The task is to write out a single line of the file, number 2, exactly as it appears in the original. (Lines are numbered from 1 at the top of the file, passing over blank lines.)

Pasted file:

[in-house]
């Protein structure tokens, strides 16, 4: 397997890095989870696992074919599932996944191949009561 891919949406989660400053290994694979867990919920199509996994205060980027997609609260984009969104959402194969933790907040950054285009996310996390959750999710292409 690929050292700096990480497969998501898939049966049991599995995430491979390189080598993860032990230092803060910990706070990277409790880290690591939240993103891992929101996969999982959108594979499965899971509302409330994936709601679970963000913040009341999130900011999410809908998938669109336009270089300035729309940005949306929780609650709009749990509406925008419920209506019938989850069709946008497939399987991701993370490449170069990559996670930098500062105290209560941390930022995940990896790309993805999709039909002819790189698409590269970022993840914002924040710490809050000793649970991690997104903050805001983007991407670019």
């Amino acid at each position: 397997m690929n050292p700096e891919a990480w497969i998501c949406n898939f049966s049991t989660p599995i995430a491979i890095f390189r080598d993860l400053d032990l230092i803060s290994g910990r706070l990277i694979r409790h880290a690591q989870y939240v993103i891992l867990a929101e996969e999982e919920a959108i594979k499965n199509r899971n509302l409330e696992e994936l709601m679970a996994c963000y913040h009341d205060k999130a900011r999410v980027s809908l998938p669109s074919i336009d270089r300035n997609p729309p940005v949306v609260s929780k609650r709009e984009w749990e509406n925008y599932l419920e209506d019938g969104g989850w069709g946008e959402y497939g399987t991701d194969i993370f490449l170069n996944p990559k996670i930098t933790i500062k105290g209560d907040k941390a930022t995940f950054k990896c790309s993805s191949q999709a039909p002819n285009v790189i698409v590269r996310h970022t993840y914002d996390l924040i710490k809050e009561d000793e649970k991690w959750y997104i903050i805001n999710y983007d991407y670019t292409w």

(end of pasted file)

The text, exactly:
């Protein structure tokens, strides 16, 4: 397997890095989870696992074919599932996944191949009561 891919949406989660400053290994694979867990919920199509996994205060980027997609609260984009969104959402194969933790907040950054285009996310996390959750999710292409 690929050292700096990480497969998501898939049966049991599995995430491979390189080598993860032990230092803060910990706070990277409790880290690591939240993103891992929101996969999982959108594979499965899971509302409330994936709601679970963000913040009341999130900011999410809908998938669109336009270089300035729309940005949306929780609650709009749990509406925008419920209506019938989850069709946008497939399987991701993370490449170069990559996670930098500062105290209560941390930022995940990896790309993805999709039909002819790189698409590269970022993840914002924040710490809050000793649970991690997104903050805001983007991407670019």